(Solved) (Latest ver. Aug 2020) - Nowak and Laird's Applying Anthropology 6.2 box, in Cultural Anthropology, proposes the following question.
The familiar saying "never do business with family" advises against the practices used in many of the chiefdom societies discussed in this chapter. This old saying implies that doing business with family will create conflict, whereas chiefdom societies welcome and encourage such close-knit economic exchanges as a way of preventing conflict. In fact, in an interesting article on family businesses, Bertrand and Schoar comment on how cultures based on strong family ties can have a negative impact on economic development. The reasoning is that the more we are taught to count on our kinship and family ties, the less likely we are to trust those outside our family networks, which greatly prohibits the development of larger economic institutions.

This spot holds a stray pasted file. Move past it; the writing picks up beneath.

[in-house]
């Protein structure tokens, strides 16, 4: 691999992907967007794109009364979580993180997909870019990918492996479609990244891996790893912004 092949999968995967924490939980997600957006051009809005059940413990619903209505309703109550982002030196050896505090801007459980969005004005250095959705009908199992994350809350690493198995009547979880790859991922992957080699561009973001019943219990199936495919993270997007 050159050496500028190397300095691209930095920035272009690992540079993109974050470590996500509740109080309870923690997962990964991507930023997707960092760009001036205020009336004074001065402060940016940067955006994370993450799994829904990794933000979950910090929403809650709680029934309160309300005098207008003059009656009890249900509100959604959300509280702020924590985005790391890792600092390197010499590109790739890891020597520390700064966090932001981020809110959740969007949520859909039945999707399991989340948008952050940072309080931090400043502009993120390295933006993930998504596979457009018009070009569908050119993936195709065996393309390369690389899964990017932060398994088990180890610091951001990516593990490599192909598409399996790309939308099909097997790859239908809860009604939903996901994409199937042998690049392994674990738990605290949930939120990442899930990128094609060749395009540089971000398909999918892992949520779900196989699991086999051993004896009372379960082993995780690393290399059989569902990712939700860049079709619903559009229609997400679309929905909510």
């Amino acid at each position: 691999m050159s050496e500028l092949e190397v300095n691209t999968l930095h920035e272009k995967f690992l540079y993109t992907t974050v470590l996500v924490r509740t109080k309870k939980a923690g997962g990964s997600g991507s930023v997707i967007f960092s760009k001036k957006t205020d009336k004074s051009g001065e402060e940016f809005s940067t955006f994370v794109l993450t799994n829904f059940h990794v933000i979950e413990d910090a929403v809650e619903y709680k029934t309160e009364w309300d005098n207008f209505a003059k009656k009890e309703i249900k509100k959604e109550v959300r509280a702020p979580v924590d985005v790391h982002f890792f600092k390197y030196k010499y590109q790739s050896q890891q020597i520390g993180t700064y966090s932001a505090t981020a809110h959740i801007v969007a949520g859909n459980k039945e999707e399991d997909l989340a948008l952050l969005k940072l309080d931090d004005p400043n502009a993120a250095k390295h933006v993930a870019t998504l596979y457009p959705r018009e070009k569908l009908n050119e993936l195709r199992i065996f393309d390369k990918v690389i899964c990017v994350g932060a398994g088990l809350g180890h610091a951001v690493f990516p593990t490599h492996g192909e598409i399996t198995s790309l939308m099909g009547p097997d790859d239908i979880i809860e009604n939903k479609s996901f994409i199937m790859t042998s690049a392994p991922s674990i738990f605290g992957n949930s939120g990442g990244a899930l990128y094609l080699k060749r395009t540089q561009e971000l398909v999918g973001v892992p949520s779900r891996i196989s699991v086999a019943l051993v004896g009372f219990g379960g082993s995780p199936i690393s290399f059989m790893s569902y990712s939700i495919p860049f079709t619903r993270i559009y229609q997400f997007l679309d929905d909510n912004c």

Consider both examples and create an argument for or against mixing business with family. When responding to this question, be sure to engage in cross-cultural comparison, taking into consideration variation in subsistence systems, descent systems, mobility, and any other factors you consider pertinent. Draw examples from the ethnographic record, your own experience, and the experience of others with whom you are familiar.
This question was answered on: Sep 16, 2020
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